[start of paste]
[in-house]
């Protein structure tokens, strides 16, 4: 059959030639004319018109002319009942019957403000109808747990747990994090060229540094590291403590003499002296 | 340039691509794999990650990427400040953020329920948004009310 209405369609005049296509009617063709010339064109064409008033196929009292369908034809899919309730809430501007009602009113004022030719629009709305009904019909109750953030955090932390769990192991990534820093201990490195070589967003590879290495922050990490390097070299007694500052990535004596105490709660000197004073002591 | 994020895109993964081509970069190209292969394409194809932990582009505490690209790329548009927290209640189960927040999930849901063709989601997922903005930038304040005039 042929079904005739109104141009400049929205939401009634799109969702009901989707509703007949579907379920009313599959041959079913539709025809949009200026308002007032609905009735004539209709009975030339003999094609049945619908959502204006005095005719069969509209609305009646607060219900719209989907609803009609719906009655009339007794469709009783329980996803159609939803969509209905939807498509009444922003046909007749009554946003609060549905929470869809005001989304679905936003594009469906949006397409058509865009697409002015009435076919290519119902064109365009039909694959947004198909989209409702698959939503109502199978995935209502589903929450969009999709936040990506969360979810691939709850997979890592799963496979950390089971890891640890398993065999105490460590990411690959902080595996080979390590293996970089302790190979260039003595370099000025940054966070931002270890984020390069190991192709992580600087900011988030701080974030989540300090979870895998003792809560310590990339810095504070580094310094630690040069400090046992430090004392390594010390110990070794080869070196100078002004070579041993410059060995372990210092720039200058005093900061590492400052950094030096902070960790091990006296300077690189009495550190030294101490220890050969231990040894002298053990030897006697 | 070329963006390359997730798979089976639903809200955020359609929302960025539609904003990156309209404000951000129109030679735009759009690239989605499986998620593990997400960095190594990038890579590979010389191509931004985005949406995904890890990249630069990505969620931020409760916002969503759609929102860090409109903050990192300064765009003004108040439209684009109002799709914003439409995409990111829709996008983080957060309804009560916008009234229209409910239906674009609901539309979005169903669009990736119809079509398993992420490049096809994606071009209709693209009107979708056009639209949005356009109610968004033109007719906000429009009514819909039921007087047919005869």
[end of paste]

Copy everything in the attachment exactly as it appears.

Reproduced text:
[in-house]
């Protein structure tokens, strides 16, 4: 059959030639004319018109002319009942019957403000109808747990747990994090060229540094590291403590003499002296 | 340039691509794999990650990427400040953020329920948004009310 209405369609005049296509009617063709010339064109064409008033196929009292369908034809899919309730809430501007009602009113004022030719629009709305009904019909109750953030955090932390769990192991990534820093201990490195070589967003590879290495922050990490390097070299007694500052990535004596105490709660000197004073002591 | 994020895109993964081509970069190209292969394409194809932990582009505490690209790329548009927290209640189960927040999930849901063709989601997922903005930038304040005039 042929079904005739109104141009400049929205939401009634799109969702009901989707509703007949579907379920009313599959041959079913539709025809949009200026308002007032609905009735004539209709009975030339003999094609049945619908959502204006005095005719069969509209609305009646607060219900719209989907609803009609719906009655009339007794469709009783329980996803159609939803969509209905939807498509009444922003046909007749009554946003609060549905929470869809005001989304679905936003594009469906949006397409058509865009697409002015009435076919290519119902064109365009039909694959947004198909989209409702698959939503109502199978995935209502589903929450969009999709936040990506969360979810691939709850997979890592799963496979950390089971890891640890398993065999105490460590990411690959902080595996080979390590293996970089302790190979260039003595370099000025940054966070931002270890984020390069190991192709992580600087900011988030701080974030989540300090979870895998003792809560310590990339810095504070580094310094630690040069400090046992430090004392390594010390110990070794080869070196100078002004070579041993410059060995372990210092720039200058005093900061590492400052950094030096902070960790091990006296300077690189009495550190030294101490220890050969231990040894002298053990030897006697 | 070329963006390359997730798979089976639903809200955020359609929302960025539609904003990156309209404000951000129109030679735009759009690239989605499986998620593990997400960095190594990038890579590979010389191509931004985005949406995904890890990249630069990505969620931020409760916002969503759609929102860090409109903050990192300064765009003004108040439209684009109002799709914003439409995409990111829709996008983080957060309804009560916008009234229209409910239906674009609901539309979005169903669009990736119809079509398993992420490049096809994606071009209709693209009107979708056009639209949005356009109610968004033109007719906000429009009514819909039921007087047919005869």